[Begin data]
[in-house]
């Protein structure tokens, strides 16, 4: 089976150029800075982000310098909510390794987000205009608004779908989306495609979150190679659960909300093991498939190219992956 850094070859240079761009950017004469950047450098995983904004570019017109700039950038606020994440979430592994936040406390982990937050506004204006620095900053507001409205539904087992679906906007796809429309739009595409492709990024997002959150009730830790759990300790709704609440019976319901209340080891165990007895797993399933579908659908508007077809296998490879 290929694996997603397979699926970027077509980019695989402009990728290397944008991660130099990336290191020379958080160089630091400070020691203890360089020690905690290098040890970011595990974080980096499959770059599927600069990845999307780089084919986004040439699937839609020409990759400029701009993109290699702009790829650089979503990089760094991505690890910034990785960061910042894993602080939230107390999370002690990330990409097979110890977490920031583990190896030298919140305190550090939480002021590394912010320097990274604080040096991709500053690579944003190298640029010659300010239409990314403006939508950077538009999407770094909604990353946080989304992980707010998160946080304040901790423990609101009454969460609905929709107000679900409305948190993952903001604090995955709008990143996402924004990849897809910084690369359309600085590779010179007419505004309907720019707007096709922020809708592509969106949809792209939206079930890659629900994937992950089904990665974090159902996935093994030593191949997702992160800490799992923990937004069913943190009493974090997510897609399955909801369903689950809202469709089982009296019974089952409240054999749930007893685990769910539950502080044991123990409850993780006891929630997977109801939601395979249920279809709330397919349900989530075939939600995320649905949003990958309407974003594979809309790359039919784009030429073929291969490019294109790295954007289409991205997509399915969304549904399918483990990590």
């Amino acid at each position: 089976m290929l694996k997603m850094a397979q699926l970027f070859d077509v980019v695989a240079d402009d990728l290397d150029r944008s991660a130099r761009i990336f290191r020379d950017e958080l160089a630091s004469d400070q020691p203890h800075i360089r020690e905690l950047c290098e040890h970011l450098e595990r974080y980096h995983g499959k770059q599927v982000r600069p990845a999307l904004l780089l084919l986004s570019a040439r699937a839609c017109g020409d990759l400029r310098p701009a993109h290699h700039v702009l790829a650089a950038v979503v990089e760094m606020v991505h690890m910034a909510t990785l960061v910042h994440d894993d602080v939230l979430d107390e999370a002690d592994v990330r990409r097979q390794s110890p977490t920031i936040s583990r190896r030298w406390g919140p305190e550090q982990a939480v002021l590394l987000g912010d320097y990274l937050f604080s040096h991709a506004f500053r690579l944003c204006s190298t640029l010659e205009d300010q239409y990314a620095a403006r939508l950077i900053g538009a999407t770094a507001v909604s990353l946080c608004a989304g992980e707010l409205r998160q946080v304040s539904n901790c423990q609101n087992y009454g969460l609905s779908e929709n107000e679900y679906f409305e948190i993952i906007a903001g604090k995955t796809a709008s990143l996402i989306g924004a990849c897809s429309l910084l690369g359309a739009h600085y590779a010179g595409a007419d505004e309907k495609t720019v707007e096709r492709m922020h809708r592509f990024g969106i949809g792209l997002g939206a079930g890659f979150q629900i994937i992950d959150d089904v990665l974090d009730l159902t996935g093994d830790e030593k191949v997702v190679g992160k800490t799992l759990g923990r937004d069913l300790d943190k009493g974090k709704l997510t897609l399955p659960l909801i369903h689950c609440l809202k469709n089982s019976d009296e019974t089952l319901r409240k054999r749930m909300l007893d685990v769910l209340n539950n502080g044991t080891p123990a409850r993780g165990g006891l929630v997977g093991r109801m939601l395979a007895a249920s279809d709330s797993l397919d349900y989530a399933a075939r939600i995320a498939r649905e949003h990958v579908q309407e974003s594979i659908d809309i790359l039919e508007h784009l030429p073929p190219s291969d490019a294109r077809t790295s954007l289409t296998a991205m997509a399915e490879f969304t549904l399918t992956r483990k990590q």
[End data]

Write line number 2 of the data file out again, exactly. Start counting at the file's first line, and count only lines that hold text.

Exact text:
């Protein structure tokens, strides 16, 4: 089976150029800075982000310098909510390794987000205009608004779908989306495609979150190679659960909300093991498939190219992956 850094070859240079761009950017004469950047450098995983904004570019017109700039950038606020994440979430592994936040406390982990937050506004204006620095900053507001409205539904087992679906906007796809429309739009595409492709990024997002959150009730830790759990300790709704609440019976319901209340080891165990007895797993399933579908659908508007077809296998490879 290929694996997603397979699926970027077509980019695989402009990728290397944008991660130099990336290191020379958080160089630091400070020691203890360089020690905690290098040890970011595990974080980096499959770059599927600069990845999307780089084919986004040439699937839609020409990759400029701009993109290699702009790829650089979503990089760094991505690890910034990785960061910042894993602080939230107390999370002690990330990409097979110890977490920031583990190896030298919140305190550090939480002021590394912010320097990274604080040096991709500053690579944003190298640029010659300010239409990314403006939508950077538009999407770094909604990353946080989304992980707010998160946080304040901790423990609101009454969460609905929709107000679900409305948190993952903001604090995955709008990143996402924004990849897809910084690369359309600085590779010179007419505004309907720019707007096709922020809708592509969106949809792209939206079930890659629900994937992950089904990665974090159902996935093994030593191949997702992160800490799992923990937004069913943190009493974090997510897609399955909801369903689950809202469709089982009296019974089952409240054999749930007893685990769910539950502080044991123990409850993780006891929630997977109801939601395979249920279809709330397919349900989530075939939600995320649905949003990958309407974003594979809309790359039919784009030429073929291969490019294109790295954007289409991205997509399915969304549904399918483990990590």